Information provided by Mississippi College
Mississippi College law student Kathy Wagner believes she’s entered the third phase of her life. At age 60, the Gulf Coast mom with six children is delighted to be a first-year MC Law student. “I finally have the time and freedom to pursue a lifetime dream,” says the Gulfport resident.
But the task isn’t easy. She often spends six hours of studying after classes. “It’s going phenomenal. It is the hardest thing I’ve done in a long time,” Wagner said. Helping guide her, she said, are extraordinary professors and her faith. “If He put me here, He will see me through.”
At orientation in August with judges and lawyers sharing their wisdom with 126 first-year students, Wagner took extensive notes. She fit right in with younger students in the Class of 2022. Wagner is among 15 first-year students above the age of 30, says admissions director Jay Armstrong.
A 1981 mechanical engineering graduate of Tulane University, Wagner immediately worked in the field as a reservoir engineer in Exxon’s Office division. She served with other major oil companies for several years. She stayed involved with buying and selling real estate for personal investments as well.
Her life’s journey shifted to phase two as Wagner gave birth to six children in six years. Kathy also plunged into community service roles as a Vacation Bible School teacher and youth group leader at St. James Catholic Church. Wagner helped volunteer with her kids’ school sports activities on the Gulf Coast. Like many neighbors, her dream home was demolished by Hurricane Katrina in 2005.
Fast-forward 14 years. Three of her children will graduate from Mississippi State University in May 2020. James, 23, will earn a degree in mechanical engineering, Tipton, 23, and Hannah, 21, will each get degrees in finance. Ramsey, 21, will receive his chemical engineering degree at the U.S. Military Academy in West Point, N.Y. in May.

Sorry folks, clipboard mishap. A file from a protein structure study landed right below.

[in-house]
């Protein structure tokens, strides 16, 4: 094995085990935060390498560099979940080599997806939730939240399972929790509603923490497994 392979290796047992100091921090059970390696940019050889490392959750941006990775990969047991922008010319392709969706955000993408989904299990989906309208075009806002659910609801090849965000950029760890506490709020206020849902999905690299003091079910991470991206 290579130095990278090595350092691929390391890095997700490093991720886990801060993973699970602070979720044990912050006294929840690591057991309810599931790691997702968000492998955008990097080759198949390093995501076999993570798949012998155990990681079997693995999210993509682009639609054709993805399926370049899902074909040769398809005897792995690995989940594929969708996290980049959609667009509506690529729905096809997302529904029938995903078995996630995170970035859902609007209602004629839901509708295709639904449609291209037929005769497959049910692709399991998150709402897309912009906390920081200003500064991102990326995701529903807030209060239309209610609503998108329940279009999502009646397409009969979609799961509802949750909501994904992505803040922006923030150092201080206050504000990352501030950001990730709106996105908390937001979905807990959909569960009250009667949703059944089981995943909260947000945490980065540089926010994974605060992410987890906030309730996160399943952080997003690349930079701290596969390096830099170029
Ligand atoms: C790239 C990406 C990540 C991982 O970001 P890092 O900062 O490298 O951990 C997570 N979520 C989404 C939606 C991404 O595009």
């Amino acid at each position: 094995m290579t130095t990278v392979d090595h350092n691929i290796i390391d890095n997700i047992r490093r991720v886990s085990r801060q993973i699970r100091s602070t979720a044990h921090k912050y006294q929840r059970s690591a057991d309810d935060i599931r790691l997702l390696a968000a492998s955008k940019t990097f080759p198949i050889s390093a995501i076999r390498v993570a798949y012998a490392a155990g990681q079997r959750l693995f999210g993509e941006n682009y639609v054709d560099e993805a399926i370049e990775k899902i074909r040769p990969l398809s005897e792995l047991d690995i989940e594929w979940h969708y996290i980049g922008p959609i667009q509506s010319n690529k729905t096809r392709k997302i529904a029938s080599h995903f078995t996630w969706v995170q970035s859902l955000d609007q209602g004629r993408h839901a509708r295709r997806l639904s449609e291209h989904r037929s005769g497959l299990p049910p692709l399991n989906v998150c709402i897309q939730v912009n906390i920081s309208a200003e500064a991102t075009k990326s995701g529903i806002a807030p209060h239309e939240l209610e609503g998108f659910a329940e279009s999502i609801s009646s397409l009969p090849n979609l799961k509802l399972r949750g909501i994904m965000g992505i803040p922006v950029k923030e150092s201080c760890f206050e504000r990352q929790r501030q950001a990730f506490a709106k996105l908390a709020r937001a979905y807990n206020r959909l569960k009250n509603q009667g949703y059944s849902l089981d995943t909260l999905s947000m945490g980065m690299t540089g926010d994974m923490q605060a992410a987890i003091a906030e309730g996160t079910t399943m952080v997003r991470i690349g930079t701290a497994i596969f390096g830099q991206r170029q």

“I’m absolutely so grateful for this opportunity,” Wagner said when asked to be featured in a story on first-year MC Law students. “Thank you for celebrating with me in God’s goodness.”
Her two oldest children are faring well, too. Her oldest daughter, Shelby, began her residency in emergency medicine at Norman Regional hospital in Oklahoma. Weston, 25, is training to become a tugboat captain in Mobile, Alabama.
A divorced single mom, Wagner experienced challenges at times, but keeps rising to the occasion, uplifted by her deep faith.
“Raising the children as a single parent has given me the insight to the needs of children of divorce,” she said. “Knowing it is possible for all to be well after such hardship has instilled hope.”
With an MC Law degree in hand, she wants to serve as an advocate for people in need. “I’m open to whatever the Lord wants me to do,” says the New Orleans native.
MC Law Dean Patricia Bennett welcomes non-traditional students like her.
They often come back to earn a law degree after successful careers, Bennett said. “It’s never too late to go to law school.”
Non-traditional law students, Bennett said, “give us diversity in the classroom. They consider the law from different perspectives. They bring experience that is so important.”
Look for the Gulfport mom to lean on her faith, and toughness to finish law school. “Tenacity, intensity and a love of learning are traits that I have always possessed.”
Kathy Wagner remains the 2nd oldest first-year MC Law student. An older classmate is Dr. Sharon Ngan, 66, a physician from South Pasadena, California.
Women like Wagner and Ngan comprise 48 percent of the MC Law Class of 2022. The new crop of law students on the Jackson campus comes from 17 states. They include six members of the military.
Drinking plenty of coffee to stay focused on her studies, the Mississippian seldom slows down all week. “This is where I want to be.”